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Suicide Risk and Suicide Prevention

Calling for a population health approach in addressing the nation’s mental health and substance use disorder crises

APA’s CEO spoke at the virtual congressional briefing and national webinar: “Pain in the Nation: The Epidemics of Alcohol, Drug and Suicide Deaths”
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American Psychological Association. (2022, July 26). Calling for a population health approach in addressing the nation’s mental health and substance use disorder crises.

Sad woman sharing with friends and instructor

APA CEO Arthur C. Evans Jr., PhD, urged Congress to take a public health approach to addressing the mental health crisis and substance use epidemic in a July 14 briefing hosted by the Trust for America’s Health (TFAH) and Well Being Trust. The briefing for Capitol Hill staff centered on the organizations’ most recent Pain in the Nation report, which describes the heavy and growing toll of alcohol, drugs, and suicide on individuals and communities grappling with multiple crises at the same time — challenges that were magnified by the COVID-19 pandemic.

Recent data from the U.S. Centers for Disease Control and Prevention show that drug overdose deaths are rising sharply among Black and Indigenous people in the United States and are highest in areas with high income inequality. The overdose crisis began long before COVID-19, as did the mental health crisis, which is particularly acute among children and adolescents. In his presentation, Evans discussed the intractable link between these crises and suicide, now compounded by the profound, negative impact of COVID-19 on our connections to family, friends, and our communities, which has led to widespread loneliness and social isolation.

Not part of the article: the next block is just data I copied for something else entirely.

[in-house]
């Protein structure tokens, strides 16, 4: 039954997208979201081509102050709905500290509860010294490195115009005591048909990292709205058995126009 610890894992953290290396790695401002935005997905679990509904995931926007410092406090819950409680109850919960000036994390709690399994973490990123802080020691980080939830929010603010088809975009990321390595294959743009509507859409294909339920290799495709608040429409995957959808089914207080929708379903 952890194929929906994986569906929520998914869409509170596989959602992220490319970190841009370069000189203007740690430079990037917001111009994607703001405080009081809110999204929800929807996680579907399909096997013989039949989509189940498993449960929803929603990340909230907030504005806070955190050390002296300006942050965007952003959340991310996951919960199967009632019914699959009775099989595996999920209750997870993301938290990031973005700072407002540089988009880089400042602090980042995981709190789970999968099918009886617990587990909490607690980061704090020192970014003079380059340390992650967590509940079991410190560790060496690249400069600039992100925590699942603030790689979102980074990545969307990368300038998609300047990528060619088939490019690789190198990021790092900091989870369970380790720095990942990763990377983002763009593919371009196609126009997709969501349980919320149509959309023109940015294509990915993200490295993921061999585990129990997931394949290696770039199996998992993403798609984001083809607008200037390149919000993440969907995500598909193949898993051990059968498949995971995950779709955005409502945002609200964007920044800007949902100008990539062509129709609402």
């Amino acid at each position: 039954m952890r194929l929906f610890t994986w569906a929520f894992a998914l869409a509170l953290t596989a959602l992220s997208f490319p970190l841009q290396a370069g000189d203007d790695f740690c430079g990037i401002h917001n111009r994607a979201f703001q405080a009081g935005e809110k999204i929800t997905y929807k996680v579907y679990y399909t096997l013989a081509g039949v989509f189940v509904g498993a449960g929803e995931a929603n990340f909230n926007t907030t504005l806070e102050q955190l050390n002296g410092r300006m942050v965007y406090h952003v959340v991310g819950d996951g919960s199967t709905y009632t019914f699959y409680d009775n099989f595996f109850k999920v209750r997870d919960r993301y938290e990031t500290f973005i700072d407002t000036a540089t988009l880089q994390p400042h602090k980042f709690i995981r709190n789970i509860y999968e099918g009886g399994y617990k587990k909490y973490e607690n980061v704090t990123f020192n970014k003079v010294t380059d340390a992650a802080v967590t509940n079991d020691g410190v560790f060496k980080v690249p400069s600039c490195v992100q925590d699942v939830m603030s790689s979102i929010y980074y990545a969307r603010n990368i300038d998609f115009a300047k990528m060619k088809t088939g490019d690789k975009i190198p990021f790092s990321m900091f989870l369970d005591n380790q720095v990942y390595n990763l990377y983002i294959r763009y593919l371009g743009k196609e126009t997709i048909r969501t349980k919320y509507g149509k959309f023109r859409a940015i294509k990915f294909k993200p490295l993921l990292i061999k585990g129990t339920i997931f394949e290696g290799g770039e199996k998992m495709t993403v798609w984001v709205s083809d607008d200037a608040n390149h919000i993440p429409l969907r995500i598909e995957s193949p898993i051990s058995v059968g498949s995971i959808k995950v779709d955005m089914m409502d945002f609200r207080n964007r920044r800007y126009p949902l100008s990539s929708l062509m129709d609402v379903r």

Evans declared that “we cannot treat our way out of th[ese crises]” and centered his remarks on the need for a public health approach that provides prevention and early intervention services for those most at risk, as well as quality care for individuals with a diagnosis.

Evans also stressed the importance of meeting children and adults where they are—including in schools, primary-care settings, and employment centers—and delivering the “upstream services” that improve protective factors and diminish risk factors that contribute to poor outcomes. This is especially needed in communities of color and underserved areas where services and providers are severely limited, and where social determinants of health play an outsize role in access to services.

Evans ended by laying out several themes, such as building capacity for the mental health workforce, promoting integration of primary care and behavioral health, ensuring parity for behavioral and physical health care, promoting health equity, for any mental health/behavioral health package that Congress may produce in the months to come.

For more information, contact Julio C Abreu.